TABLE OF CONTENTS Nov 2012 - 0 comments

Brokered Concerns

Ontario brokers, like their counterparts elsewhere in the country, are looking to get in front of a number of issues to ensure the long-term health of the broker channel.

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By: Angela Stelmakowich, Editor; Greg Meckbach, Associate Editor; and Harmeet Singh, Online Editor

Industry stakeholders gathered at the 92nd gathering of the IBAO Convention in downtown Toronto from October 17 to 19. Building on the convention's theme - Leading the Way: Our Vision, Our Brand, Our Strength - attendees were treated to an array of educational seminars addressing topics ranging from social media and online marketing to creating a winning sales culture and enhancing customer connections. The centerpiece of the gathering was a lively discussion by CEOs of some of Canada's largest insurers.


Despite the need for insurance brokers to make greater use of predictive analytics computer software to offer lower-risk customers better rates, the industry has not done a good job of explaining the benefits to both customers and policymakers.

At least that was the view of some members of the CEO Panel, members of which represent some of Canada's largest insurance firms, at the IBAO Convention on October 18.

Used properly, analytics are can serve as an aid to support an underwriting decision, said Alister Campbell, CEO of The Guarantee Company of North America. "The tools are getting more powerful, the databases are getting bigger and the analytic tools give you these statistical correlations that are harder to explain to a broker and a customer," Campbell pointed out.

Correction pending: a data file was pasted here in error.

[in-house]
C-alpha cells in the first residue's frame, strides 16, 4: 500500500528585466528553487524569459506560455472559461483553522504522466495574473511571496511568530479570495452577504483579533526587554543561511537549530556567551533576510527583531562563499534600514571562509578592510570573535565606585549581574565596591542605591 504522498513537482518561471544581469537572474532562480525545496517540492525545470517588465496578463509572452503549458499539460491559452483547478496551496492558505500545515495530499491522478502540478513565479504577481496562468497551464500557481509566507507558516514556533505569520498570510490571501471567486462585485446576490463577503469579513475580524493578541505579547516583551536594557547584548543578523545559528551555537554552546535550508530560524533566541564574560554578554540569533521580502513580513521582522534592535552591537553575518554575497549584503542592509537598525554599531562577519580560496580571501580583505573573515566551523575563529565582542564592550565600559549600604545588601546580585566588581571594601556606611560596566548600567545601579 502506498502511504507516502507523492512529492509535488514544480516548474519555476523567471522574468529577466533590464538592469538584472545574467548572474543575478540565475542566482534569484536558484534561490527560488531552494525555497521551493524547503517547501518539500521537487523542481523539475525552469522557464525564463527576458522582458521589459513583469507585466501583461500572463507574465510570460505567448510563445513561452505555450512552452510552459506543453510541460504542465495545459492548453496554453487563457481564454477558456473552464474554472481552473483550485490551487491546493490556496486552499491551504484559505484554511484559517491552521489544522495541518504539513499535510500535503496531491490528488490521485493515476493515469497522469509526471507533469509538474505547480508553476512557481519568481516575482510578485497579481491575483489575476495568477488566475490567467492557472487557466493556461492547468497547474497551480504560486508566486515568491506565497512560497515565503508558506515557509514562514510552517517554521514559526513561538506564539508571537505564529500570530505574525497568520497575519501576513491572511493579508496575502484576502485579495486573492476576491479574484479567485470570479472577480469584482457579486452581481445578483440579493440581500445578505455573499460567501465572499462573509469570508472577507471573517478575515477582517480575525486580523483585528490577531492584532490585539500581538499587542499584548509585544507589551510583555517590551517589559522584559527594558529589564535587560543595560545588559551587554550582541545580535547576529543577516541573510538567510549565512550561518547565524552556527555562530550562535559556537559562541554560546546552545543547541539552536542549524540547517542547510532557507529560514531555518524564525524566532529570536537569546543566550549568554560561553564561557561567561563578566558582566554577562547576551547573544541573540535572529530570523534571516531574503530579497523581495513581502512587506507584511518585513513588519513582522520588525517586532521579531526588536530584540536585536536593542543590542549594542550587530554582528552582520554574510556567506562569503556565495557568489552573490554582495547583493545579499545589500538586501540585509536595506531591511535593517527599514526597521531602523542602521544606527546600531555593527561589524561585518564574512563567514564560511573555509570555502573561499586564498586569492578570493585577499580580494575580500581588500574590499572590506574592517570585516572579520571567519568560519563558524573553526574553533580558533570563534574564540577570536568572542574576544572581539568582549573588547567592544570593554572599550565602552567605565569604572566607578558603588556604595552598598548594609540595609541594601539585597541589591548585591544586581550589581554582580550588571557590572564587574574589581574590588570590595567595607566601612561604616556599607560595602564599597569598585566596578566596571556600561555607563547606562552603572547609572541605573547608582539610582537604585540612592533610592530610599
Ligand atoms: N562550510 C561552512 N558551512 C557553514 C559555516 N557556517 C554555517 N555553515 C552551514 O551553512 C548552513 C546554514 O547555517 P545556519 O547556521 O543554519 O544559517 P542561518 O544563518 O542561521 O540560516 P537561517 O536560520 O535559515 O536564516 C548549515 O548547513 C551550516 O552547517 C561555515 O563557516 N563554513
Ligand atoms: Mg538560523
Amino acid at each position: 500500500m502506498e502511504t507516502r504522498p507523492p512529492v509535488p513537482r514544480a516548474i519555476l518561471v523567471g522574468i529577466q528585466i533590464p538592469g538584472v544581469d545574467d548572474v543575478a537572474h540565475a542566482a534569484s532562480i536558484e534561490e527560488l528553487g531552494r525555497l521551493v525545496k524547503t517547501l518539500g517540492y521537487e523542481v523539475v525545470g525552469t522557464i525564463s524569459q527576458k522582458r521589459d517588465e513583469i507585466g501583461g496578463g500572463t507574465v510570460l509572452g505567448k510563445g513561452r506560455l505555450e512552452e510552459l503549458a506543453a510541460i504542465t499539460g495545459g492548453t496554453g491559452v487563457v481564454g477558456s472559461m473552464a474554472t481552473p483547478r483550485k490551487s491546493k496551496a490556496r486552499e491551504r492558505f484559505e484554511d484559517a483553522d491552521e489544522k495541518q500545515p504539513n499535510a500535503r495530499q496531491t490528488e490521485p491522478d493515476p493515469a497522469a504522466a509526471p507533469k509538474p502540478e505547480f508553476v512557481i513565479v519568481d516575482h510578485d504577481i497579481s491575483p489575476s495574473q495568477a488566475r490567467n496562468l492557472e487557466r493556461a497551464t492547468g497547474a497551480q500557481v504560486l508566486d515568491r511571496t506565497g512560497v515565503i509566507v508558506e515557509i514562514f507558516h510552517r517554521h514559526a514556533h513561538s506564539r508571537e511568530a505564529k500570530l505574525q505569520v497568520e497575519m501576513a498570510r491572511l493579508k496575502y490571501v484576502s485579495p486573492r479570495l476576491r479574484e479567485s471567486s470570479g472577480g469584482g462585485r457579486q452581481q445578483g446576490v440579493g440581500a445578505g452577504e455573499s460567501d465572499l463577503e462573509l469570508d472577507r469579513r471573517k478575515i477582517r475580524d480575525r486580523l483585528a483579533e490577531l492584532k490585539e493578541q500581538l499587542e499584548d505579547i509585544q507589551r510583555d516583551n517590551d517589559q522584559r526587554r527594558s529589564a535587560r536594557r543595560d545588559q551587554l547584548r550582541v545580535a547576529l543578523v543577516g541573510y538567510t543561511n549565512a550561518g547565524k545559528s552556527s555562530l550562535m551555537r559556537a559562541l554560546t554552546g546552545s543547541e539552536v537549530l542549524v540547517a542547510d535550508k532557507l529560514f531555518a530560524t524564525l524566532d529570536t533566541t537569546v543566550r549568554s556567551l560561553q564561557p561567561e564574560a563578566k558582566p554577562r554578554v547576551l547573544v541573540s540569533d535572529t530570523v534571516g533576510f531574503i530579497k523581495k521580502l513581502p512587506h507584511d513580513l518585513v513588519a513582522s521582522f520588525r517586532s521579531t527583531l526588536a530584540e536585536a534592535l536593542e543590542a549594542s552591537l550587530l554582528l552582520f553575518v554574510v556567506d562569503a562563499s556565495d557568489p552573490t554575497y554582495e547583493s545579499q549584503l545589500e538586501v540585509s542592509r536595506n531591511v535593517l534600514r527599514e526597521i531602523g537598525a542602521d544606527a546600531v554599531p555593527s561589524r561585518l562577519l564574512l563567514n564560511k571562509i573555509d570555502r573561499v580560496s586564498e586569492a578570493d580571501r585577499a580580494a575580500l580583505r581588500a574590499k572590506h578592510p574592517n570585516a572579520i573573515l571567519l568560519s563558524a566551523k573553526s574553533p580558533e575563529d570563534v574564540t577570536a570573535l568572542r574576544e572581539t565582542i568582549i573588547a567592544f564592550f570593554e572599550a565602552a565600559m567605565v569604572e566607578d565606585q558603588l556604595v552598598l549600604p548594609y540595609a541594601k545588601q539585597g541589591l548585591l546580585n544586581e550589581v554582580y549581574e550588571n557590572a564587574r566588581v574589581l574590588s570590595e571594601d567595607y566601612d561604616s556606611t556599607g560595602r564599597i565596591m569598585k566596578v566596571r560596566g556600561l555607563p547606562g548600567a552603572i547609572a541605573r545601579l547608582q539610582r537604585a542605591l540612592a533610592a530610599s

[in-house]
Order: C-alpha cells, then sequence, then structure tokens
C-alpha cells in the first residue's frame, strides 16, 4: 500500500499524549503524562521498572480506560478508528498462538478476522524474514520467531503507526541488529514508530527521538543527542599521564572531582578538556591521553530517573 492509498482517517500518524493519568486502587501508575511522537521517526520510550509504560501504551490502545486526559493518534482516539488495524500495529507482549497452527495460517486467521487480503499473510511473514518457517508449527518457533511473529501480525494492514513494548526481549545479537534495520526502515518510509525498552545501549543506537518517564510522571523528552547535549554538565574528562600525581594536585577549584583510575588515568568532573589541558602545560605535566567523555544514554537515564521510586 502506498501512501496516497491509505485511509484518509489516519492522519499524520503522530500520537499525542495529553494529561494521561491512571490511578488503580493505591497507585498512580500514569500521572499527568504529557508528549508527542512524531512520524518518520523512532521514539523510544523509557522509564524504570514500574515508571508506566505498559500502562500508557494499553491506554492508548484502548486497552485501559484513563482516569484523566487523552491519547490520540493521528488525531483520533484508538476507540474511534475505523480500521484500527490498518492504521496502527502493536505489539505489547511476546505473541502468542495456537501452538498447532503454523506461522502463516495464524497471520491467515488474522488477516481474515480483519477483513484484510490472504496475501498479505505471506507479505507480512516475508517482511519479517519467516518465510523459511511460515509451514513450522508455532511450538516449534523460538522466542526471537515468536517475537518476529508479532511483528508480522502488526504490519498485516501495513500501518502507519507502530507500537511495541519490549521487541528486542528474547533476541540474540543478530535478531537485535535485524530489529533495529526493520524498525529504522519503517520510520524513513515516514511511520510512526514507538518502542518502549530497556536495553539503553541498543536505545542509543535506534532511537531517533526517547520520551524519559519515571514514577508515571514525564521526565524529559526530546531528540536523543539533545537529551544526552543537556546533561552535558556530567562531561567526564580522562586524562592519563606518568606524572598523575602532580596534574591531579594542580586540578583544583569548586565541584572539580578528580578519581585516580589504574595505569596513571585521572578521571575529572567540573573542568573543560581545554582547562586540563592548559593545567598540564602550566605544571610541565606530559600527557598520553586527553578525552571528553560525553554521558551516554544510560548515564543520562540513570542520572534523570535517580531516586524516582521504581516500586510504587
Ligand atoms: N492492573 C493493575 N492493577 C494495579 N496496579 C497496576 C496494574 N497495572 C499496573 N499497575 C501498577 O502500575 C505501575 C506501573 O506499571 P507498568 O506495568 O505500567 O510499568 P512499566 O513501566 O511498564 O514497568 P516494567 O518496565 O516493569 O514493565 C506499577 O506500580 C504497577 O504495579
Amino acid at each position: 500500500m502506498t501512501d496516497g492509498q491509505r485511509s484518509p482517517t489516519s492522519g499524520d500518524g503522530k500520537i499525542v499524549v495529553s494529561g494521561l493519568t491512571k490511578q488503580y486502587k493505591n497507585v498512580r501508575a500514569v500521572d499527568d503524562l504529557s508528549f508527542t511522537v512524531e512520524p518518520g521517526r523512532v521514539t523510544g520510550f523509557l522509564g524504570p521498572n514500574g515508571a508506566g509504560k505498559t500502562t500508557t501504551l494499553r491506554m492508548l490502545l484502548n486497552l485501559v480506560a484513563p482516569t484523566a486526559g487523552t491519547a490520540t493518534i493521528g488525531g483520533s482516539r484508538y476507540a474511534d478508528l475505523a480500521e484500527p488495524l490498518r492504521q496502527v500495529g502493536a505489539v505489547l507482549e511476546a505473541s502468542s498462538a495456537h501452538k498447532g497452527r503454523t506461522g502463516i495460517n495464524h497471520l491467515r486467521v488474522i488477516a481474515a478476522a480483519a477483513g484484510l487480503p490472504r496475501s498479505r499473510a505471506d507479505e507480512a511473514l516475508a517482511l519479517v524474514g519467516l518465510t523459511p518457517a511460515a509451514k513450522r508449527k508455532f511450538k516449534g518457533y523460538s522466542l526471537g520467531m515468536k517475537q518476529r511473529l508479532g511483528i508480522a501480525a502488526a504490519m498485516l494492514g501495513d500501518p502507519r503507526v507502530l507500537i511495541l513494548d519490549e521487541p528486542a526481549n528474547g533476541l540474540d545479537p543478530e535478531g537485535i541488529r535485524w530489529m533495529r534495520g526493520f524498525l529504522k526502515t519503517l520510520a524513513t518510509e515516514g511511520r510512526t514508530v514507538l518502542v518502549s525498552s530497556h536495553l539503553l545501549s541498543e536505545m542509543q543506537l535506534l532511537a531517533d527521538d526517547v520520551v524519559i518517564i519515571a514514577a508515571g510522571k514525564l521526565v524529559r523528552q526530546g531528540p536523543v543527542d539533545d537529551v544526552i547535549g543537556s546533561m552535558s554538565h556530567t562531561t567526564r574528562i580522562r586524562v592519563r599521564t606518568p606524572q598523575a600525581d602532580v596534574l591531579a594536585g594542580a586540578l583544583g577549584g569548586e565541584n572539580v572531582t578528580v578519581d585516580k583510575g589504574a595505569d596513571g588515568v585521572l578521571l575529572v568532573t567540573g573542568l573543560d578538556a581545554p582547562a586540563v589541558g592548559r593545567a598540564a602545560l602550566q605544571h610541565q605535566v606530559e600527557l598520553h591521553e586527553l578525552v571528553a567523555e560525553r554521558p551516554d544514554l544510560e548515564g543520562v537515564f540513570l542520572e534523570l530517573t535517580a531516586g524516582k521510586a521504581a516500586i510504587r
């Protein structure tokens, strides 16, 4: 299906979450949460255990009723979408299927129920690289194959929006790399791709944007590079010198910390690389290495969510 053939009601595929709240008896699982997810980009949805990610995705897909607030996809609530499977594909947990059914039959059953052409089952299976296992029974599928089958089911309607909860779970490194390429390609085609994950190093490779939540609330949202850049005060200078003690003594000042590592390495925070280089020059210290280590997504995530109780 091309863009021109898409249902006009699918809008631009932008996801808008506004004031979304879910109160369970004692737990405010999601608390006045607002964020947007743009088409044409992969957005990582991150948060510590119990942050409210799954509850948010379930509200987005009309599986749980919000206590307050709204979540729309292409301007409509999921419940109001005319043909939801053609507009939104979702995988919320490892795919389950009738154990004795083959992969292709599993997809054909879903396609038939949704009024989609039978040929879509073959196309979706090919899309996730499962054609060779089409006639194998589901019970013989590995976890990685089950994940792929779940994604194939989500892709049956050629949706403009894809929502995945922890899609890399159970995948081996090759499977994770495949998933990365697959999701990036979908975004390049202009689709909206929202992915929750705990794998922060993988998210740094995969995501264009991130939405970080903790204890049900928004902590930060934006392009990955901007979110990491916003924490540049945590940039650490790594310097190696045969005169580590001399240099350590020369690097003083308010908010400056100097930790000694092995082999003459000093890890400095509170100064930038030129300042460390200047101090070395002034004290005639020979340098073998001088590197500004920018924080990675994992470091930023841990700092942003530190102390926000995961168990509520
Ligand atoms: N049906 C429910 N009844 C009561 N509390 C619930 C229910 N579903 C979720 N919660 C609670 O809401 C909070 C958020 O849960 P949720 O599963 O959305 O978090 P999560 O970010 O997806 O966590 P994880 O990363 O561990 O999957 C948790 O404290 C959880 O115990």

"It allows us to get proper pricing so that people actually get the right price for the right risk," Maurice Tulloch, president and CEO of Aviva Canada, added.

Brokers need to look at firms with different risk selection criteria, Campbell noted, adding that if fewer variables are used, the result is narrower ranges of prices.

"If you get us down to five questions, you don't need a broker. The machines can do it and the customers can do it themselves," he added.

"We have done a very poor job as an industry in articulating the benefits of predictive analytics," suggested Karen Gavan, president and CEO of Economical Insurance. "We have to do a much better job as an industry, and as brokers, in supporting and pointing out the benefits of using predictive analytics."

Limiting the number of indicators that are available, however, is a concern. "If we cannot ask a customer where they live in order to insure them, I don't know where we're going," said Jean Francois Blais, president of Intact Insurance Company.

"If we're allowed to use lots of variables, we will be able to nuance and select within those codes," Campbell said. He cautioned that analytical tools "are moving ahead of strategy" and the industry is at risk of being "on the wrong side" of public policy.

"The one thing you [brokers] don't ever want to do is to put the person selling your insurance for you in a position where (they) can't explain fully, completely and in an understandable and acceptable way to their customer, why it is they're paying what they're paying," said George Cooke, president and CEO of The Dominion. "Unfortunately in the world we live in today, that isn't always the case."


Extreme weather events look to be on the rise, with little indication that they will abate in the short or long term. Given this climate change-induced reality, it seems inevitable water-related damage will increase in step.

Homeowners who do their part to mitigate insurable water damage by installing protective equipment should be rewarded for their efforts, suggested Maurice Tulloch, president and CEO of Aviva Canada, during the CEO panel.

There is no denying climate change is here, Tulloch said. "We've had hailstorms, we've had Slave Lake, we've had flooding, we've had massive rain events."

Consumers can have protective devices such as backwater valves installed for as little as hundreds of dollars, he told conference attendees. "But what we better be prepared to do, when we inform and they act, is reward, and reward with a better rate because they've taken those preventative measures."